Improve your strategy setting process by something more dynamic and agile: Always-On Strategy

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Leading companies are improving upon their traditional strategy-setting processes by adding something much more dynamic and agile—we call it always-on strategy.

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Obsess Over Your #Customers, Not Your Rivals

The starting point of most competitive analysis is a question: Who is your competition? That’s because most companies view their competition as another brand, product, or service. But smart leaders and organizations go broader.

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10 Principles of Customer Strategy

After losing the fourth major deal in a row to a rival, the CEO of a technology solutions company turned to his team leaders to ask what was going wrong.

The sales team doesn’t have the right relationships, marketing reported.

Our products lack key features, sales replied.

The offerings are too expensive, finance explained.

None of these answers seemed right. The products were made in the countries where manufacturing was cheapest, had high ratings from analysts, and included new features that people raved about.

So the CEO finally called the client and bluntly asked: “Why did you give this deal to our competitor?”The response: “Your products are great, but your competitor gives me what I’m looking for.”

As they talked, the CEO realized that closing this deal — and other deals — didn’t come down only to product price, quality, features, or sales capabilities. The competitor spoke the language of the customer. Its salespeople knew how to anticipate the customer’s needs, work closely with its leaders, and come up with solutions to problems that hadn’t even been voiced yet.

The CEO now saw that his company lacked a key ingredient necessary for serving its clients: a deliberate, well-designed, and perceptive customer strategy.

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Andrew White: #McKinsey Seeks to Have It’s Cake and Eat Yours at the Same Time? #strategy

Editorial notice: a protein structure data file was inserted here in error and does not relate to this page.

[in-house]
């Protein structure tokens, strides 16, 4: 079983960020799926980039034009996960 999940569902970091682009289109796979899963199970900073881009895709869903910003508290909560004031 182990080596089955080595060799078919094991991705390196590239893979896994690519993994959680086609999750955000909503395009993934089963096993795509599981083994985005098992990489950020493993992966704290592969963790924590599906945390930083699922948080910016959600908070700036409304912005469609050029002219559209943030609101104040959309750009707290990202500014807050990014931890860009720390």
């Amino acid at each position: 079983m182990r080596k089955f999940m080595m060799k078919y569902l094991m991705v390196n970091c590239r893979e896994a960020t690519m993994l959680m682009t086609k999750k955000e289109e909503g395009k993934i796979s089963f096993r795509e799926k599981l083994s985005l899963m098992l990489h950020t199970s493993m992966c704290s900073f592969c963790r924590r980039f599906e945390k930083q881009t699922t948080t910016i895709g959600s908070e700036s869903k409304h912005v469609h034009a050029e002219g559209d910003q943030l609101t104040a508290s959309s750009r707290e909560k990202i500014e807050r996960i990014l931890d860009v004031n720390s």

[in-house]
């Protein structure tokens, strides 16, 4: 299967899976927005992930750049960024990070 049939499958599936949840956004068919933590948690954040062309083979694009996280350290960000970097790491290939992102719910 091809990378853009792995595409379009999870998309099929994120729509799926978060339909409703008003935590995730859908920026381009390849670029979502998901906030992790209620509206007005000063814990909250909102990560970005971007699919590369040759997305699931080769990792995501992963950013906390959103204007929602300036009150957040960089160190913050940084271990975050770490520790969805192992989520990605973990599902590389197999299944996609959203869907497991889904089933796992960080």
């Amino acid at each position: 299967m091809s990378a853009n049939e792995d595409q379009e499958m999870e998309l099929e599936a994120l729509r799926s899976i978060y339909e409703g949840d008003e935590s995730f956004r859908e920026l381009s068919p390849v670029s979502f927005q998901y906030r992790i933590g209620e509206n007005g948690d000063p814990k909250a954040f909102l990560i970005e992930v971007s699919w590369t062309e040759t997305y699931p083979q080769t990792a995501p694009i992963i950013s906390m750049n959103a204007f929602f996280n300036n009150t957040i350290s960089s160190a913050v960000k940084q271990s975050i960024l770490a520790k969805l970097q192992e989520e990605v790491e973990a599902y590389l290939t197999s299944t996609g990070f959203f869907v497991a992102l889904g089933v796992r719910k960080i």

“I really enjoyed reading a recent article on “strategy” from McKinsey Global Institute.

The article was, “Discussion on digital: How strategy is evolving- and staying the same – in hypergrowth digital age“.

I read the article and surmised that most of what I read was common knowledge, at least around these parts, and pretty consistent with many conversations we have with clients in the area of data and analytics strategy.

Here is my summary of the article, in my words:

3 year strategy is OK but such a strategy is not the same old strategy that you used to know

Strategy needs to live and breathe and not be an annual offsite – some call this “execution is the new strategy” though “think big, act small” works just as fine

Strategy is not only kept in the board room – it needs to connect and thus be visible and understood at operational and tactical levels of the business (e.g. all) in different ways and levels of granularity”

Read more: McKinsey Seeks to Have It’s Cake and Eat Yours at the Same Time? – Andrew White

Strategy and the Business Model

Is it true that you like the 9-boxes Business Model Canvas (BMC)? So did I. But then I’ve tried to use it in the practice of Strategy Management and I’ve realized that, for this purpose, it’s rather useless, or even toxic. So, I went from liking it to a complete dislike, once the veil of widespread marveled adulation for the nine boxes has raised from my eyes. This article is about how did this happen and about how should the Business Model be presented, for using such representation as a Strategy tool.

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